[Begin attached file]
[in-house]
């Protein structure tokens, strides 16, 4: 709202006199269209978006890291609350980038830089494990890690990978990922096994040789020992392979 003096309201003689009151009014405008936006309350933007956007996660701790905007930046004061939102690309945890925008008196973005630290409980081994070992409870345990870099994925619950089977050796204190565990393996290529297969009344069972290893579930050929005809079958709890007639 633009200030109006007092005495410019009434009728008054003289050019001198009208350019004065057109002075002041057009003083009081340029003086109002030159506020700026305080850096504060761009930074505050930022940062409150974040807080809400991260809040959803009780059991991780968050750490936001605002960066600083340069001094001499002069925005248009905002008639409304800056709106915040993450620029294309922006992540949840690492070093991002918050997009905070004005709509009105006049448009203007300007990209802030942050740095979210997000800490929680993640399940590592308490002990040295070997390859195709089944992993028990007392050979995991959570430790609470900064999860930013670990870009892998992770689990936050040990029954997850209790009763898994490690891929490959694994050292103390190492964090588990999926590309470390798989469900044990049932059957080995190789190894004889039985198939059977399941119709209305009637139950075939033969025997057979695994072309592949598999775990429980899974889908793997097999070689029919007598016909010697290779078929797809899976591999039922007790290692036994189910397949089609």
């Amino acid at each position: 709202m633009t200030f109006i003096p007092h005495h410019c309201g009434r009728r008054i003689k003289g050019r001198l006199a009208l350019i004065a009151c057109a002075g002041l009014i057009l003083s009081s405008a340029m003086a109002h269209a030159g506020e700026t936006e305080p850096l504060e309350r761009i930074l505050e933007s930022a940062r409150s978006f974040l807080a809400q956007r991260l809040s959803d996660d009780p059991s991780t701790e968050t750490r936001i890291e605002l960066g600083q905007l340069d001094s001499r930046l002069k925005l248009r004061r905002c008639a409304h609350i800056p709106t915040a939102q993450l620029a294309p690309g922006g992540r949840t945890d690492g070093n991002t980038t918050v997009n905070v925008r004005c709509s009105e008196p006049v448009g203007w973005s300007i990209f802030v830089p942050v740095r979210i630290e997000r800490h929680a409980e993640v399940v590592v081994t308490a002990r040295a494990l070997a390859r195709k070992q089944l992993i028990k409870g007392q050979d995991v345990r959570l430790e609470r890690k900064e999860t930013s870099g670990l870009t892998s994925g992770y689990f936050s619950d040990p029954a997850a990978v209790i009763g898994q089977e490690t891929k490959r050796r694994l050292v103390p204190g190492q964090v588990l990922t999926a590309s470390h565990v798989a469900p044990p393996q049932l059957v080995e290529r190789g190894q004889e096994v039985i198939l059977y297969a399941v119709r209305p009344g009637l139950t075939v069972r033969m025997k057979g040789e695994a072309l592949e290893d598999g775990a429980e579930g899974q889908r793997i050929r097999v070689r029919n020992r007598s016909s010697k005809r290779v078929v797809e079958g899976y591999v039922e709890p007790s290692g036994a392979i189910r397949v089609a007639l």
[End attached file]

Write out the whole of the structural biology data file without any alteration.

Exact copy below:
[in-house]
């Protein structure tokens, strides 16, 4: 709202006199269209978006890291609350980038830089494990890690990978990922096994040789020992392979 003096309201003689009151009014405008936006309350933007956007996660701790905007930046004061939102690309945890925008008196973005630290409980081994070992409870345990870099994925619950089977050796204190565990393996290529297969009344069972290893579930050929005809079958709890007639 633009200030109006007092005495410019009434009728008054003289050019001198009208350019004065057109002075002041057009003083009081340029003086109002030159506020700026305080850096504060761009930074505050930022940062409150974040807080809400991260809040959803009780059991991780968050750490936001605002960066600083340069001094001499002069925005248009905002008639409304800056709106915040993450620029294309922006992540949840690492070093991002918050997009905070004005709509009105006049448009203007300007990209802030942050740095979210997000800490929680993640399940590592308490002990040295070997390859195709089944992993028990007392050979995991959570430790609470900064999860930013670990870009892998992770689990936050040990029954997850209790009763898994490690891929490959694994050292103390190492964090588990999926590309470390798989469900044990049932059957080995190789190894004889039985198939059977399941119709209305009637139950075939033969025997057979695994072309592949598999775990429980899974889908793997097999070689029919007598016909010697290779078929797809899976591999039922007790290692036994189910397949089609």
């Amino acid at each position: 709202m633009t200030f109006i003096p007092h005495h410019c309201g009434r009728r008054i003689k003289g050019r001198l006199a009208l350019i004065a009151c057109a002075g002041l009014i057009l003083s009081s405008a340029m003086a109002h269209a030159g506020e700026t936006e305080p850096l504060e309350r761009i930074l505050e933007s930022a940062r409150s978006f974040l807080a809400q956007r991260l809040s959803d996660d009780p059991s991780t701790e968050t750490r936001i890291e605002l960066g600083q905007l340069d001094s001499r930046l002069k925005l248009r004061r905002c008639a409304h609350i800056p709106t915040a939102q993450l620029a294309p690309g922006g992540r949840t945890d690492g070093n991002t980038t918050v997009n905070v925008r004005c709509s009105e008196p006049v448009g203007w973005s300007i990209f802030v830089p942050v740095r979210i630290e997000r800490h929680a409980e993640v399940v590592v081994t308490a002990r040295a494990l070997a390859r195709k070992q089944l992993i028990k409870g007392q050979d995991v345990r959570l430790e609470r890690k900064e999860t930013s870099g670990l870009t892998s994925g992770y689990f936050s619950d040990p029954a997850a990978v209790i009763g898994q089977e490690t891929k490959r050796r694994l050292v103390p204190g190492q964090v588990l990922t999926a590309s470390h565990v798989a469900p044990p393996q049932l059957v080995e290529r190789g190894q004889e096994v039985i198939l059977y297969a399941v119709r209305p009344g009637l139950t075939v069972r033969m025997k057979g040789e695994a072309l592949e290893d598999g775990a429980e579930g899974q889908r793997i050929r097999v070689r029919n020992r007598s016909s010697k005809r290779v078929v797809e079958g899976y591999v039922e709890p007790s290692g036994a392979i189910r397949v089609a007639l």